# Calc the sum of $\sum_{k = 0}^{\infty} \frac{(-1)^k}{k} \sin(2k)$

Solving a bigger problem about Fourier series I'm faced with this sum:

$$\sum_{k = 0}^{\infty} \frac{(-1)^k}{k} \sin(2k)$$

and I've no idea of how to approach this.

I've used Leibniz convergence criterium to verify that the sum should have a value, but I don't know how to calculate this value.

• you can convert the sin into the exponential form – Dr. Sonnhard Graubner Oct 3 '14 at 15:06

Consider the series \begin{align} S = \sum_{n=1}^{\infty} \frac{(-1)^{n}}{n} \, \sin(2n). \end{align}

Method 1

Using the known Fourier series \begin{align} x = \frac{2 L}{\pi} \, \sum_{n=1}^{\infty} \frac{(-1)^{n+1}}{n} \, \sin\left( \frac{n \pi x}{L} \right) \end{align} it can quickly be seen that for $L = \pi$ and $x = 2$ the series becomes \begin{align} - 1 = \sum_{n=1}^{\infty} \frac{(-1)^{n}}{n} \, \sin(2n). \end{align}

Method 2

Using $2i \sin(2n) = e^{2in} - e^{-2in}$ then the series is \begin{align} \sum_{n=1}^{\infty} \frac{(-1)^{n}}{n} \, \sin(2n) &= \frac{1}{2i} \sum_{n=1}^{\infty} \frac{(-1)^{n}}{n} \left( e^{2in} - e^{-2in} \right) \\ &= - \frac{1}{2i} \left( \ln(1 + e^{2i}) - \ln(1 + e^{-2i}) \right) \\ &= - \frac{1}{2i} \, \ln\left(\frac{1 + e^{2i}}{1 + e^{-2i}} \right) = - \frac{1}{2i} \, \ln\left(\frac{e^{i} \, \cos(1)}{e^{-i} \, \cos(1)} \right) \\ &= - \frac{1}{2i} \ln(e^{2i}) = -1. \end{align}

Method 3

As stated in the proposed problem the summation is given by \begin{align} S_{0} = \sum_{n=0}^{\infty} \frac{(-1)^{n}}{n} \, \sin(2n), \end{align} for which \begin{align} S_{0} &= \lim_{n \rightarrow 0} \left\{ \frac{\sin(2n)}{n} \right\} + \sum_{n=1}^{\infty} \frac{(-1)^{n}}{n} \, \sin(2n) \\ &= -1 + \lim_{n \rightarrow 0} \left\{ \frac{2 \cos(2n)}{1} \right\} \\ &= -1 + 2 = 1. \end{align}

• How come you get -1 for method 1 and 2 and 1 for method 3? – iveqy Oct 3 '14 at 15:41
• @iveqy As stated in the proposed problem the summation index starts at zero. In method 1 and 2 the summation index starts at one. – Leucippus Oct 3 '14 at 15:44
• Thanks for a good solution. Could you explain how you in method 2 do the step where $\sum$ disappears? – iveqy Oct 4 '14 at 6:36
• @iveqy The series is transformed into a function, in this case the logarithm, by making use of the formula \begin{align} \ln(1+x) = \sum_{n=1}^{\infty} \frac{(-1)^{n-1}}{n} \, x^{n} \end{align}. – Leucippus Oct 4 '14 at 15:02
• You have an error in method 2, it's $\ln (1+e^{2i}) - \ln (1+e^{-2i})$, not $\ln (1+e^{2i}) - \ln (1-e^{-2i})$. – Daniel Fischer Oct 5 '14 at 14:13

Hint:

$e^{2ik}-e^{-2ik}=2i\sin 2k$

• And then use the formula for geometric series? – iveqy Oct 3 '14 at 15:17
• I think it's a tad more efficient to appeal to $\sin(2k)=\text{Im}(e^{2ik})$, since then there's only one geometric series to handle. – Semiclassical Oct 3 '14 at 15:21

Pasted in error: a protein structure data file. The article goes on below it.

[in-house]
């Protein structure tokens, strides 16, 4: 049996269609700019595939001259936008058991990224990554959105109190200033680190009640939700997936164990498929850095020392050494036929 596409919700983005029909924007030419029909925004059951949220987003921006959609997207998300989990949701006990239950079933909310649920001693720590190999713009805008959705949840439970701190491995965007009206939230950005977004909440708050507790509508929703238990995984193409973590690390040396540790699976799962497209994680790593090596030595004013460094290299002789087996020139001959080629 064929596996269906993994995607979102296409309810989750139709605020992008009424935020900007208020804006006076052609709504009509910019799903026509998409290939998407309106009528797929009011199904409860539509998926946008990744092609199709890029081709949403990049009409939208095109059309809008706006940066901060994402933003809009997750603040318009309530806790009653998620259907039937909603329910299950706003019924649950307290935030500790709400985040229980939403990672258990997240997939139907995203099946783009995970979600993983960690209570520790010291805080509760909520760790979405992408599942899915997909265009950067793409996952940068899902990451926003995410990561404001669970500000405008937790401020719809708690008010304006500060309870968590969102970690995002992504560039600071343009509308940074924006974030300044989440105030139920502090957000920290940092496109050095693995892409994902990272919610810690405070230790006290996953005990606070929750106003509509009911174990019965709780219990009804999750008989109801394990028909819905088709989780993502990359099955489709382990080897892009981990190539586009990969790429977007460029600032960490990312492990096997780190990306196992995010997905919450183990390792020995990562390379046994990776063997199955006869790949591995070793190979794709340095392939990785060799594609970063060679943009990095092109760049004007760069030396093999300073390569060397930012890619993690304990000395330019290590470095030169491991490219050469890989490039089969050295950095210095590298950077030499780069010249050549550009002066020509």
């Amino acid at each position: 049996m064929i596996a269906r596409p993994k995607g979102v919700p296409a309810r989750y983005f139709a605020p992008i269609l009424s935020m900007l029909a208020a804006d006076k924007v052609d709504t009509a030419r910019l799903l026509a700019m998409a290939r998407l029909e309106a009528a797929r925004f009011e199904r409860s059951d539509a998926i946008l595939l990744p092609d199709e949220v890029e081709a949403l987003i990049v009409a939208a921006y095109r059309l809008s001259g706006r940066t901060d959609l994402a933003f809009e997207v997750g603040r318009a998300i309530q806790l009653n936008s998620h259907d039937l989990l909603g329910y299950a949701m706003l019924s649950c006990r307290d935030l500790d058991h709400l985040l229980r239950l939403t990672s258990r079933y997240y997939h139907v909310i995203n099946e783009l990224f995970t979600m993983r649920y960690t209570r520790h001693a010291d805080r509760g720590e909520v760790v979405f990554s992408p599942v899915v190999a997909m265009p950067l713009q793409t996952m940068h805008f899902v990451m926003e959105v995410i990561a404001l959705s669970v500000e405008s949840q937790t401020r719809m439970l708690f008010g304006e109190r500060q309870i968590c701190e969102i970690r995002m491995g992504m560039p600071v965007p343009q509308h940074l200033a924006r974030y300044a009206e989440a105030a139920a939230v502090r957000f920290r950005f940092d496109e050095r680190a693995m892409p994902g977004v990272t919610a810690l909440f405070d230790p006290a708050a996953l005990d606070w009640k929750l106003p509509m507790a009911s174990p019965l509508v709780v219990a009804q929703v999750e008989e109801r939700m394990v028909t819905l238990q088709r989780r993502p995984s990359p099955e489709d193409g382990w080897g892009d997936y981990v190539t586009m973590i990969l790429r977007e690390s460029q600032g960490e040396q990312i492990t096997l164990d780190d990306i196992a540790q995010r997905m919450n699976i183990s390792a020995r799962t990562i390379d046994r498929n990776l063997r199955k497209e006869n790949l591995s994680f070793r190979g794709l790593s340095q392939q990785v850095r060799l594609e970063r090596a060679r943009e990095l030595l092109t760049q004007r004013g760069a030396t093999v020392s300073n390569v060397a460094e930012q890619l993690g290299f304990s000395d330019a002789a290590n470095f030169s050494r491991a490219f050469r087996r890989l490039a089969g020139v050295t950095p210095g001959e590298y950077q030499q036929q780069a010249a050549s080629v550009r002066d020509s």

• @iveqy Maybe I'm too blind, but I don't see any geometric series there. – Marc van Leeuwen Oct 3 '14 at 15:31

$\newcommand{\+}{^{\dagger}} \newcommand{\angles}[1]{\left\langle\, #1 \,\right\rangle} \newcommand{\braces}[1]{\left\lbrace\, #1 \,\right\rbrace} \newcommand{\bracks}[1]{\left\lbrack\, #1 \,\right\rbrack} \newcommand{\ceil}[1]{\,\left\lceil\, #1 \,\right\rceil\,} \newcommand{\dd}{{\rm d}} \newcommand{\down}{\downarrow} \newcommand{\ds}[1]{\displaystyle{#1}} \newcommand{\expo}[1]{\,{\rm e}^{#1}\,} \newcommand{\fermi}{\,{\rm f}} \newcommand{\floor}[1]{\,\left\lfloor #1 \right\rfloor\,} \newcommand{\half}{{1 \over 2}} \newcommand{\ic}{{\rm i}} \newcommand{\iff}{\Longleftrightarrow} \newcommand{\imp}{\Longrightarrow} \newcommand{\isdiv}{\,\left.\right\vert\,} \newcommand{\ket}[1]{\left\vert #1\right\rangle} \newcommand{\ol}[1]{\overline{#1}} \newcommand{\pars}[1]{\left(\, #1 \,\right)} \newcommand{\partiald}[3][]{\frac{\partial^{#1} #2}{\partial #3^{#1}}} \newcommand{\pp}{{\cal P}} \newcommand{\root}[2][]{\,\sqrt[#1]{\vphantom{\large A}\,#2\,}\,} \newcommand{\sech}{\,{\rm sech}} \newcommand{\sgn}{\,{\rm sgn}} \newcommand{\totald}[3][]{\frac{{\rm d}^{#1} #2}{{\rm d} #3^{#1}}} \newcommand{\ul}[1]{\underline{#1}} \newcommand{\verts}[1]{\left\vert\, #1 \,\right\vert} \newcommand{\wt}[1]{\widetilde{#1}}$ Lets $\ds{\fermi\pars{x}\equiv \left\{\begin{array}{lcrcl} {\sin\pars{2x} \over x} & \mbox{if} & x & \not= & 0 \\[1mm] 2 & \mbox{if} & x & = & 0 \end{array}\right.}$

Note that $\ds{\fermi}$ is an even function of $\ds{x}$: $\ds{\fermi\pars{-x}=\fermi\pars{x}\,,\ \forall\ x\in{\mathbb R}}$.

We'll use the $\large\mbox{Abel-Plana Formula}$:

\begin{align} &\color{#66f}{\large\sum_{n = 1}^{\infty}\pars{-1}^{n}\,{\sin\pars{2n} \over n}} =-2 + \sum_{n = 0}^{\infty}\pars{-1}^{n}\fermi\pars{n} \\[5mm]&=-2 + \bracks{\half\,\fermi\pars{0} + \ic\ \underbrace{\int_{0}^{\infty}% {\fermi\pars{\ic t} - \fermi\pars{-\ic t} \over 2\sinh\pars{\pi t}}\,\dd t} _{\ds{=\ \color{#c00000}{\large 0}}}} \\[5mm]&=-2 + \bracks{\half\times 2 + \ic\times 0} = \color{#66f}{\Large -1} \end{align}

$$\sum_{k=1}^{+\infty}\frac{(-1)^k}{k}\sin(2k)=\Im\sum_{k=1}^{+\infty}\frac{(-1)^k}{k}e^{2ik}=-\Im\log(1+e^{2i})=\color{red}{-1}.$$

• what is −ℑ? And how come you get -1 and Leucippus 1? – iveqy Oct 3 '14 at 15:36
• @iveqy: $\Im$ is the imaginary part. My result and Leucippus' one differ because of the $k=0$ term, that is not included in my sum (since it looked not very well defined to me). – Jack D'Aurizio Oct 3 '14 at 15:53